But when you sway, when you let the trail hip move laterally outside of your trail foot, you lose that powerful coil. You also make it harder to maintain balance, you make it necessary to sway laterally during the downswing to get back to the ball and you also risk injuring your hip and lower back." - Trillium

  • Stand to the side of a kitchen or dining room chair. Take note of how far your trail hip is from the edge of the chair back.
  • Swing slowly to the top of your back swing and hold that position. Check how far from the chair back your hip is now. Your trail hip should rotate back and the hip should be no closer to the chair than it was at address.
  • Check your weight distribution. The majority of weight should be in your trail foot, favoring the heel, and the weight should be centered or even favoring the inside half of your foot. Your weight should not roll to the outside of your trail foot.
  • As you make practice backswings, imagine your right hip pocket (for a right-handed golfer) moving straight back behind you as you rotate. Feel some pressure in your trail leg, foot and glute as you coil into your trail side.


Posture Drill

"As golf instructors, we talk a lot about building an efficient swing. What we're trying to do is to build a simple swing without a lot of compensating movements, because a machine with less moving parts can produce a repeatable motion much easier than one with many moving parts.

One important way that this applies to the human body and golf is with regards to posture. In the golf swing you want to maintain consistent posture throughout the swing because this gives you the greatest chance to successfully return the club to the golf ball, swing after swing.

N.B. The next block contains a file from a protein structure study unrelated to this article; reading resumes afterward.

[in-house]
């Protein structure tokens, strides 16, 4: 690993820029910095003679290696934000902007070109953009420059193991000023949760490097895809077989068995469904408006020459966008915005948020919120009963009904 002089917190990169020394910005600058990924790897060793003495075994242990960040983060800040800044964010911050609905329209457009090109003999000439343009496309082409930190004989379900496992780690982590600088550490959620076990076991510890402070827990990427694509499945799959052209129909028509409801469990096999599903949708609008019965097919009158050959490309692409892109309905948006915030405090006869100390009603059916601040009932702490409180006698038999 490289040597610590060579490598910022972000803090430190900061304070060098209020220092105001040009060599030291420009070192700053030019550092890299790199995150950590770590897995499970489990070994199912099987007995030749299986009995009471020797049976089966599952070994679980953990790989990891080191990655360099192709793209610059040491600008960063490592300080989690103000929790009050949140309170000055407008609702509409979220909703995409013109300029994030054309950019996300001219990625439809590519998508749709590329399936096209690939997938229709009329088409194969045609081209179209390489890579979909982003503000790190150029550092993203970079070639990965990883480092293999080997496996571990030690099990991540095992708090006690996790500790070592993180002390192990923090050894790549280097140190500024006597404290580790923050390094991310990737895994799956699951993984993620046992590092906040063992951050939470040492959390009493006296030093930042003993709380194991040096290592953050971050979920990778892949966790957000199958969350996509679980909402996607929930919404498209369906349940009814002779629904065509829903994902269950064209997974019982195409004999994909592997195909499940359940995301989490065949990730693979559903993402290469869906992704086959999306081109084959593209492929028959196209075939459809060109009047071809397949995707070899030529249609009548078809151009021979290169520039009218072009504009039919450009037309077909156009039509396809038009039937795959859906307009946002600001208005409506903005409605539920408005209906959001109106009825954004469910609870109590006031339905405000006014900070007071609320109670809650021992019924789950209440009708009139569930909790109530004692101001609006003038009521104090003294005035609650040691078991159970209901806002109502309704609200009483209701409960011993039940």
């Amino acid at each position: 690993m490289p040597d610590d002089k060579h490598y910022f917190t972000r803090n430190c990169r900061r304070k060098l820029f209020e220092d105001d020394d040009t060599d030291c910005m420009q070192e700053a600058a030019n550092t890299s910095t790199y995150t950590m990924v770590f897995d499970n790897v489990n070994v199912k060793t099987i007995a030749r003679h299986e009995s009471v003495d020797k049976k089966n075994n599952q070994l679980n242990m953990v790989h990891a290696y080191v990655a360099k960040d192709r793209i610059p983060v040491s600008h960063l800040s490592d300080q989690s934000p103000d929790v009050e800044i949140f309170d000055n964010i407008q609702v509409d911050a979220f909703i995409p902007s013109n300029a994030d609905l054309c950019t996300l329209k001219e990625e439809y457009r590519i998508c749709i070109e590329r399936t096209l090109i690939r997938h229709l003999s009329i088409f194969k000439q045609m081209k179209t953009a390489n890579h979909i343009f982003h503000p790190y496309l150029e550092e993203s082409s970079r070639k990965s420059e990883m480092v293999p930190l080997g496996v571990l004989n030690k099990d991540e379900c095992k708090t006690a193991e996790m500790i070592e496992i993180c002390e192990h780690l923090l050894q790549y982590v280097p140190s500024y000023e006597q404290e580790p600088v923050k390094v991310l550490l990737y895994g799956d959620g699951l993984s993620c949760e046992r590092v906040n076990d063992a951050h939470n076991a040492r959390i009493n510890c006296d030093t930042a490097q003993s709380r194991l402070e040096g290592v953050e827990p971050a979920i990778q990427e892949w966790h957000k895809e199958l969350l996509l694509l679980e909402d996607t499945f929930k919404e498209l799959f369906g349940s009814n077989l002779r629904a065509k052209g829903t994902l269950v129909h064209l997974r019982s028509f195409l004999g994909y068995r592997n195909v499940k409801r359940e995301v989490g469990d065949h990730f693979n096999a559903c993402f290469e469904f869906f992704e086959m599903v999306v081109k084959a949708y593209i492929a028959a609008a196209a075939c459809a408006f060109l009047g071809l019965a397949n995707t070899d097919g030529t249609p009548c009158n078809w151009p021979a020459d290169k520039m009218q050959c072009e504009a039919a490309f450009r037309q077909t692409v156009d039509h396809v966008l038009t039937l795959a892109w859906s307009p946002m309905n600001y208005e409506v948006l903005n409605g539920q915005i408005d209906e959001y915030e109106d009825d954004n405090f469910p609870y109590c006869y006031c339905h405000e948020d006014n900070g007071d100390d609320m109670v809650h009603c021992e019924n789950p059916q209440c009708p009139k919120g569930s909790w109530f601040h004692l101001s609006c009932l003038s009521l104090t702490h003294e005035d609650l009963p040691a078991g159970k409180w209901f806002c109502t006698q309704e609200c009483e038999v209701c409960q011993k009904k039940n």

If you dip down during the backswing or stand up during the downswing, you're effectively lowering or raising the low point of the arc that the club is swung on. So in order to still make contact with the ball, you have to introduce a host of complicated adjustments to make sure you don't swing a foot above the ball or bury the club a foot under the ground. That requires a set of compensations that are very difficult to repeat. And they're simply not necessary." - Trillium

  • Stand behind a kitchen or dining room chair. Get in your golf posture and make sure that both your right and left hip pockets are touching the chair back.
  • Without a club, rotate back and feel like your right hip pocket (for a right-handed golfer) stays touching the chair back as you reach the top of your backswing.
  • As you rotate and swing back through, your left hip pocket should now be touching the chair back.
  • Your spine angle, the amount you bend forward from your hip joints at address, should remain constant throughout the motion.
  • Once you get used to the feel of maintaining your posture, try the drill again, this time with a golf club in your hands.

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Team Titleist